A post-graduate of ESSEC Business School, Seddik is a data storyteller, currently leading the data insights hub within Publicis Conseil. His mission is to push the limits of data innovation within the organization through the development of new technologies and methodologies built to fuel strategy and business impact.
His expertise has evolved over the past 10 years resulting in innovative ways to drive insights, fuel creativity, track marketing impact and attain new levels of customer experience.
Between dreamlike simplicity and concrete impulses, the French are drawing a new line in the sand for brands.
The prediction game is tricky. Though it is still too early to make meaningful predictions about the impact of the coronavirus pandemic long term, it remains crucial for companies to observe emerging trends over time. What has struck me these past months as I analyzed social media conversations is the hyper-emotionality within dialogues. This kind of instant, community-based media lends itself to expressing emotions, in general, but in 2020, we reached new heights. Searches for topics such as accomplishment, stress, nostalgia, desire for renewal—these are the emotions that dominated conversations, and consumer behavior. By analyzing data from Twitter and search queries on Google and YouTube, as well as various surveys, I have identified three major trends that have been accelerated by the crisis and should continue to be observed.
1. The search for accomplishment has allowed everyone to redefine "what is essential"
An inverted version of the pyramid of needs, where values of security have taken precedence over fulfillment: this is the thesis that has been developed by many analysts, observers and commentators during the confinement period.
As for myself, I closely explored different “needs” expressed on social networks. 11 million conversations around “essential” notions were discussed between March and December 2020, among which were 885K publications associated with belonging, 683K on achievement, 146K on esteem, 530K on physiological needs and 464K on security.
Not only do this data undermine the thesis of the inverted pyramid—as it is clear that “essential” needs are not found at the top of the conversation—but this also became clear: what is qualified as “essential”. By people on social media, it's not one or the other in regards to the needs indicated on Maslow's pyramid; it's all of those needs, at different times, in different contexts.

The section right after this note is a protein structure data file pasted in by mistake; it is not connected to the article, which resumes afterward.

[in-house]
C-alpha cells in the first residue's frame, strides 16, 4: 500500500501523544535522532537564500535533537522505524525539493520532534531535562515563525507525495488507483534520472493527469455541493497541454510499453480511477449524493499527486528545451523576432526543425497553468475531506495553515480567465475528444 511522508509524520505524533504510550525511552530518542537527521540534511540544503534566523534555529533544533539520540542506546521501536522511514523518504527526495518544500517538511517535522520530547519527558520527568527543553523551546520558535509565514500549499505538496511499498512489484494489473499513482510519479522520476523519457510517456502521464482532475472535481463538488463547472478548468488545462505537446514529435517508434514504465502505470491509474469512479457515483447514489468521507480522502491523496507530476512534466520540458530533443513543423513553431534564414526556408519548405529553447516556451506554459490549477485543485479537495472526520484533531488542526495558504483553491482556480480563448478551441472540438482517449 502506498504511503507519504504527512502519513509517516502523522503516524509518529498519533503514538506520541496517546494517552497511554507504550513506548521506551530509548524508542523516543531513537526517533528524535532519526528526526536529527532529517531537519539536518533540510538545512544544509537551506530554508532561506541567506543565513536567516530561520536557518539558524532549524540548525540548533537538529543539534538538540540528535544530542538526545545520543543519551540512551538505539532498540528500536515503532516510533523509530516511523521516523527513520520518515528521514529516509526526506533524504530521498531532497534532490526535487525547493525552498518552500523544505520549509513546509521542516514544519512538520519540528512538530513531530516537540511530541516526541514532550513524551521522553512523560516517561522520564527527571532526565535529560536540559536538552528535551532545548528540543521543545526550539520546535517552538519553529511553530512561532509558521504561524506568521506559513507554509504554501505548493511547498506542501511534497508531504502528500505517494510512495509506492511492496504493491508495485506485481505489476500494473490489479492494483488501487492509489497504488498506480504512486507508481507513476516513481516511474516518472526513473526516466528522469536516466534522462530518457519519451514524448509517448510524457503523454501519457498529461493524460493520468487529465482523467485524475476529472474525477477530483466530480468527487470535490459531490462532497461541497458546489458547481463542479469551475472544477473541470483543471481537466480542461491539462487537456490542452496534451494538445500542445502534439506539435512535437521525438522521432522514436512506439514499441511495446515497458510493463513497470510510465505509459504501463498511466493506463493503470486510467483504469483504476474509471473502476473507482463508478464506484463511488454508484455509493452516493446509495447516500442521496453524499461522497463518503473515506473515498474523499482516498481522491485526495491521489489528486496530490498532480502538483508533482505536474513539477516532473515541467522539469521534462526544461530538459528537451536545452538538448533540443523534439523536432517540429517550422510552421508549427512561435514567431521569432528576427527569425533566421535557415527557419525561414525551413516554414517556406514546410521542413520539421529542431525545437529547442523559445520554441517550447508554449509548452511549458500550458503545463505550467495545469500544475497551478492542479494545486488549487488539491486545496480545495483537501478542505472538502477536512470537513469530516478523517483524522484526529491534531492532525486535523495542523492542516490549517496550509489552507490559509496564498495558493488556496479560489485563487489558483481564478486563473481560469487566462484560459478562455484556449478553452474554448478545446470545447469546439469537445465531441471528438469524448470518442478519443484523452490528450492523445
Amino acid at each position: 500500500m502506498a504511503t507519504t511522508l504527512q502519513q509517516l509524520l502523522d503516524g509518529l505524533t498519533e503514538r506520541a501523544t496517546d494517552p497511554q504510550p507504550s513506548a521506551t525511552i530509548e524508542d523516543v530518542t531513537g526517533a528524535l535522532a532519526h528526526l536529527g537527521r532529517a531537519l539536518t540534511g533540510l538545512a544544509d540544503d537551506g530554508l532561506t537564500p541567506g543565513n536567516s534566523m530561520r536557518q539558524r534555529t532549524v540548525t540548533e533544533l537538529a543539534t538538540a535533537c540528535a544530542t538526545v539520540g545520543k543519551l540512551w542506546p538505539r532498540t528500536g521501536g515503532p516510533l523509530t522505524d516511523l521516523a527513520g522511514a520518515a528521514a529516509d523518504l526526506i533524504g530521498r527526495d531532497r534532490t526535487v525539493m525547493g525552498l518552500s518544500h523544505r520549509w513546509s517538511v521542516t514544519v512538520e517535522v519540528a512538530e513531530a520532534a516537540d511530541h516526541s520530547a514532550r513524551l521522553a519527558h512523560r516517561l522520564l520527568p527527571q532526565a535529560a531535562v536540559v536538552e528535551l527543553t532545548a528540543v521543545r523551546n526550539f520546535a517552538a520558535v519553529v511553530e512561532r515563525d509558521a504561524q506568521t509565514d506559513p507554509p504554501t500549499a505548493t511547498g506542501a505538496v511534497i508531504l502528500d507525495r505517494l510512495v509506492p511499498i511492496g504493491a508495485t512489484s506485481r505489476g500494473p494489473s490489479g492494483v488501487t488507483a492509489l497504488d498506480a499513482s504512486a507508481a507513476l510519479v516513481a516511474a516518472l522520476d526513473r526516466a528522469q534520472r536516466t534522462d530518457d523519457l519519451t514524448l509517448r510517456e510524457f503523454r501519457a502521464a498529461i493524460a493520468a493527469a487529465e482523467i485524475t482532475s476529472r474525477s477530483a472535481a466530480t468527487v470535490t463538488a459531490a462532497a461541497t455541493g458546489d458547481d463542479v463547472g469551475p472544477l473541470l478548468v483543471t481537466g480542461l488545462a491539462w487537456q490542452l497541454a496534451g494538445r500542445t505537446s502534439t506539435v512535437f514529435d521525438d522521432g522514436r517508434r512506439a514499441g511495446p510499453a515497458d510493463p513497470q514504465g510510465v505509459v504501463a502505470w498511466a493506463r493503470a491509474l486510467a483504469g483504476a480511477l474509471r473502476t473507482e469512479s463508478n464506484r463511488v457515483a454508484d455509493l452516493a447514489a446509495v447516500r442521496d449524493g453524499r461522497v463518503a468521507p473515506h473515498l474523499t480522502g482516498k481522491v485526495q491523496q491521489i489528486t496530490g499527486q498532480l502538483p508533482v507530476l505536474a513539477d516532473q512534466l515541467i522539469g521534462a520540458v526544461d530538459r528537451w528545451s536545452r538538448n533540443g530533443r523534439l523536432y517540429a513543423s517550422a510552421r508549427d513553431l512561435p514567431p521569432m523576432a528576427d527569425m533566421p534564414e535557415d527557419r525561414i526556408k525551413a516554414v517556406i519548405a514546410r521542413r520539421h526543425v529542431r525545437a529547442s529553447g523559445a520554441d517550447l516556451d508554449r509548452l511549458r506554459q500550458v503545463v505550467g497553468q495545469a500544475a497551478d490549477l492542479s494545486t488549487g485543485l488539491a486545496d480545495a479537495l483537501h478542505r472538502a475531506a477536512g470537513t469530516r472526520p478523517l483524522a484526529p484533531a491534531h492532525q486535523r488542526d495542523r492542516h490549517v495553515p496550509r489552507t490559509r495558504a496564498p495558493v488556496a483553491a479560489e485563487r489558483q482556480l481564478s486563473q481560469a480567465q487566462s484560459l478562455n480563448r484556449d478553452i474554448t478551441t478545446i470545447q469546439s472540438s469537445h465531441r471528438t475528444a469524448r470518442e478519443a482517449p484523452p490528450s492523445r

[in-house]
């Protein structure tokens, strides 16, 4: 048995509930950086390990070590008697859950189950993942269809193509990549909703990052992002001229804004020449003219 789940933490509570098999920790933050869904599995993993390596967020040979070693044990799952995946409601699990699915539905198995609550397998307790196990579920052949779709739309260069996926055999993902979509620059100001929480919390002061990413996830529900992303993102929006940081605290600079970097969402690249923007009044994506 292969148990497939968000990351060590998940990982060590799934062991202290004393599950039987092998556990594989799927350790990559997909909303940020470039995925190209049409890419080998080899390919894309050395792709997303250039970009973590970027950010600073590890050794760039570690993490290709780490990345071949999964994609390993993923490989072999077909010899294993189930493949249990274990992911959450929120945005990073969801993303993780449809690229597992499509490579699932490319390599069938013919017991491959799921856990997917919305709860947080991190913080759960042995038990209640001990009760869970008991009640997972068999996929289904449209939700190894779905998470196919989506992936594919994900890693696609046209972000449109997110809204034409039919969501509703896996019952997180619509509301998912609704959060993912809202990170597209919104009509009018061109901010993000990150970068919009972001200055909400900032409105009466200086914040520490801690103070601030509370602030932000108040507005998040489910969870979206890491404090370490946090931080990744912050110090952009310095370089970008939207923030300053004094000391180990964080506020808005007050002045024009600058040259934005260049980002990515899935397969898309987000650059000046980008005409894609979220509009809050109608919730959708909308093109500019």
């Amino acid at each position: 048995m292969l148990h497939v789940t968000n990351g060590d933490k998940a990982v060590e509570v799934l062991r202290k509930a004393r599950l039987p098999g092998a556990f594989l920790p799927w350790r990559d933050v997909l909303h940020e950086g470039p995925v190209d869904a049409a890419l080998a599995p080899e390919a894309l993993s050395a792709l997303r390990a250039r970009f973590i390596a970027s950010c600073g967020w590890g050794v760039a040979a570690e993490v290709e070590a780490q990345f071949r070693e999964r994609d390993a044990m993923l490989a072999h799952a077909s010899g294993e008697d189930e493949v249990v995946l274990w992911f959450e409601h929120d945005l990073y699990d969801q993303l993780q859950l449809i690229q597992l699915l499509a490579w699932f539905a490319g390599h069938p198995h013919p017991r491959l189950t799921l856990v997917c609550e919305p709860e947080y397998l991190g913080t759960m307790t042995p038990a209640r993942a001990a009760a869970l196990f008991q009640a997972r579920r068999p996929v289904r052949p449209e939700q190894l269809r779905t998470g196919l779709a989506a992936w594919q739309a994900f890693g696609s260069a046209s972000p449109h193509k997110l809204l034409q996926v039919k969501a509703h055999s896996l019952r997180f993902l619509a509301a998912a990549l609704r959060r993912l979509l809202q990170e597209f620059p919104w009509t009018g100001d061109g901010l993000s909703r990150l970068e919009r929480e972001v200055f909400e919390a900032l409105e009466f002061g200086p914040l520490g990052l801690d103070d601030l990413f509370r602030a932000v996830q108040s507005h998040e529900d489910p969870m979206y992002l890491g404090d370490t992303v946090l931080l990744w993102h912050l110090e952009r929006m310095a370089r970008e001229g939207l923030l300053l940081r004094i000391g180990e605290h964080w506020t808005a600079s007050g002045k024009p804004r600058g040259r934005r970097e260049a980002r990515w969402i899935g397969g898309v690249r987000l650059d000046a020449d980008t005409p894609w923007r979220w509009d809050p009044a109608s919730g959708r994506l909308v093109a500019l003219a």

"Essential" is not just about having enough food; "essential" is also (and almost equivocally) about enjoying eating.
What this data represents to me is the clear indication that Maslow’s pyramid should no longer exist in its traditional pyramid shape, where needs are ranked vertically in terms of importance; what struck me as “essential” for the confined French person is the need to personally redefine their relationship to what they had previously deemed essential, and to reconcile their responsibility with their pleasure, without hierarchy or opposition.
Maslow’s ‘hierarchy’ of needs was destroyed by the pandemic. The different values are still there, surely interconnected, but they are now reconfigured horizontally, focusing on the individual and his accomplishment. This is what I call the "fulfillment ecosystem,” a set of needs that contribute to an individuals’ contentment, without specific needs ever appearing more "essential" than others. The brands that can play within this "ecosystem of fulfillment” while still serving all "essential" needs of consumers, feeding them and inspiring them to dream, indiscriminately, will become irreplaceable.
2. Stress as a generator of comfort and new experiences
The expression of stress has exploded on social networks, with 2.9 million mentions from March to December 2020. This is a 10-fold increase compared to 2019, which corresponds to a marked drop in the morale of the French. There is also an increase in searches for videos on Youtube that educate on relaxation techniques. The re-confinement was particularly difficult to live with psychologically, 28% of French people said they were in a relatively low mood at the beginning of November 2020, versus 16% at the same period in 2019, i.e. an increase of +12 points.